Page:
Handbook of Health Psychology

By Andrew Baum; Tracey A. Revenson et al. | Go to book overview

27
Social Influences in Etiology and Prevention
of Smoking and Other Health Threatening
Behaviors in Children and Adolescents
Richard I. Evans
University of Houston

In his widely cited review of psychosocial approaches to smoking prevention, Flay (1985) commented on the brevity of the time line of prevention research:

Four generations of research on psychosocial approaches to smoking prevention have been conducted within less than one half of a human generation (indeed, less than one decade). Given this, remarkable progress has been made in an important area of health psychology and public health. …Research on smoking prevention …has evolved more systematically and progressed further than most other areas of health promotion. (p. 482)

For more than four decades, it has been my privilege to be an active participant-observer in the research processes just described (Evans, 1998), and the present chapter presents and historical perspective from that frame of reference. There is growing evidence that the components of smoking prevention programs may also be applicable to addressing the prevention of use of alcohol and other drugs as described, for example, by Glynn, Leukefeld, and Ludford (1985), and may be, at least, a basis for AIDS prevention interventions as well.

In examining the history of smoking prevention efforts, one first encounters the approach of conventional wisdom that high fear arousal is perceived as the major device for discouraging children and youth from beginning to smoke. As Janis and Feshbach (1953) suggested in their now classic study, high fear arousal to encourage a health protective behavior (oral hygiene) does have some impact on short-term changes in such behavior but may not impact on truly longterm changes. For example, Marston (1970) reported that immediately after a heart attack (certainly high fear arousal), individuals may change their lifestyles to minimize high risk behaviors (e.g., diet, smoking) to avoid a recurrence, but, over time, may return to many of their original risk-taking behaviors. So, even under conditions of intense fear, as pointed out in earlier research by Evans (1979), permanent changes in health habits may not occur. In fact, in the most recent report on smoking rates among adolescents, Johnston, Bachman, and O'Malley (1995) reported that most students in 8th, IOth, and 12th grades perceive a “great risk” in smoking, even in the face of increasing prevalence of smoking among these students. Further discussion of this report is addressed later in this chapter.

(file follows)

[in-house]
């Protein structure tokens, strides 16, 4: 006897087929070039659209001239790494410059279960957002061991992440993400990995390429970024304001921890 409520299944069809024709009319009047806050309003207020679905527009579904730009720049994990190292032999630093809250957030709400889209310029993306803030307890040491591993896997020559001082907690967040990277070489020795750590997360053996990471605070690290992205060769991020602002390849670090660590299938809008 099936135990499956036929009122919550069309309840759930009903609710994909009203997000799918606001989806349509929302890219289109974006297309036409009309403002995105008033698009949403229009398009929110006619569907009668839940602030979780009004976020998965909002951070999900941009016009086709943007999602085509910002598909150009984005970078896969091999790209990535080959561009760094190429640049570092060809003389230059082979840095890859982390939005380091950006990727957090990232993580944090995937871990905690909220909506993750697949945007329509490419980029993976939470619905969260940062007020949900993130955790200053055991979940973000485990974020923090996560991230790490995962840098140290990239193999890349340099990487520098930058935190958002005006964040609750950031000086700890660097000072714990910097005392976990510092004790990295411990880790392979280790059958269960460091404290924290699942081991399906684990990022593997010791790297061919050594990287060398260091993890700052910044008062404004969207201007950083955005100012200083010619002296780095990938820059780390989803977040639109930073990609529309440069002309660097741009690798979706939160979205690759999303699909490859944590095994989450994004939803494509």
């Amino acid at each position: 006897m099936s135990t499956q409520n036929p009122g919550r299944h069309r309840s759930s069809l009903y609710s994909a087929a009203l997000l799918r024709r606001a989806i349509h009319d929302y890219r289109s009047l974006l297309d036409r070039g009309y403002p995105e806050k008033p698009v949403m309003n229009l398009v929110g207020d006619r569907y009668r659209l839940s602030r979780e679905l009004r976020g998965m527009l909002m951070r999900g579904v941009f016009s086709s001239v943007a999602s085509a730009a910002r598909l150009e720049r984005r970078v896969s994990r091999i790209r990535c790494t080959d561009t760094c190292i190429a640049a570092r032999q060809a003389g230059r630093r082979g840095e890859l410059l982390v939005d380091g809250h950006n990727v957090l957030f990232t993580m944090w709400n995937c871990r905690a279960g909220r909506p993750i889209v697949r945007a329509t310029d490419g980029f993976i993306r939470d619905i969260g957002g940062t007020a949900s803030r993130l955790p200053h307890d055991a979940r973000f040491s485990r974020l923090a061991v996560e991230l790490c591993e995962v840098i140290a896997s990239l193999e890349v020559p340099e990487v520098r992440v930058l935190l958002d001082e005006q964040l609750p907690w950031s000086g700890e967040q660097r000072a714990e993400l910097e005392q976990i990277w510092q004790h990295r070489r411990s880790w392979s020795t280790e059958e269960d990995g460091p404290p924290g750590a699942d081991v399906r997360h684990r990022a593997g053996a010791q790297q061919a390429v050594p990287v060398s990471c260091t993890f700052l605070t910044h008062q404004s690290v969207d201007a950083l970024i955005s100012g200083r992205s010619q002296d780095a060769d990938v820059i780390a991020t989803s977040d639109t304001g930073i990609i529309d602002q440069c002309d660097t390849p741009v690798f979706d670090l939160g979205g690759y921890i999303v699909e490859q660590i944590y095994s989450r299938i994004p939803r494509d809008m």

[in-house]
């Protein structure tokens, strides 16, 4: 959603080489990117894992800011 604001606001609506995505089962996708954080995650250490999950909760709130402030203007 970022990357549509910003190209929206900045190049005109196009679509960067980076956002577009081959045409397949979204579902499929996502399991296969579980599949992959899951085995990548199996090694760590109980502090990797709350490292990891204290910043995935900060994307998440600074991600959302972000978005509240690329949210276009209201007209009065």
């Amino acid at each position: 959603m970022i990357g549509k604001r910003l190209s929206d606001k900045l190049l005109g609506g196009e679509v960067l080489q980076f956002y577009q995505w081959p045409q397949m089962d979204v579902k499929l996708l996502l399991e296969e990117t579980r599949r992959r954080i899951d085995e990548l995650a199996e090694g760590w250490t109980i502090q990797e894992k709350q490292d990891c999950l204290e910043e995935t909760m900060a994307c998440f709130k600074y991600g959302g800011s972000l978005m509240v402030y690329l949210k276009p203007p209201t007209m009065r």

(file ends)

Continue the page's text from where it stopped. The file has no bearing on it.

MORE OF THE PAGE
Because of the persistence of conventional wisdom concerning the effectiveness of “scare tactics” to prevent health threatening behaviors, a more detailed examination of fear arousal as a mechanism for instituting modification of behaviors may be instructive at this point. In his extensive review of the fear arousal literature, Higbee (1969) pointed out that no blanket statement could be made concerning the value of fear arousal as a persuasive device. However, this review suggested a basis for several interesting hypotheses that relate to the effects of various levels of fear arousal from minimal to

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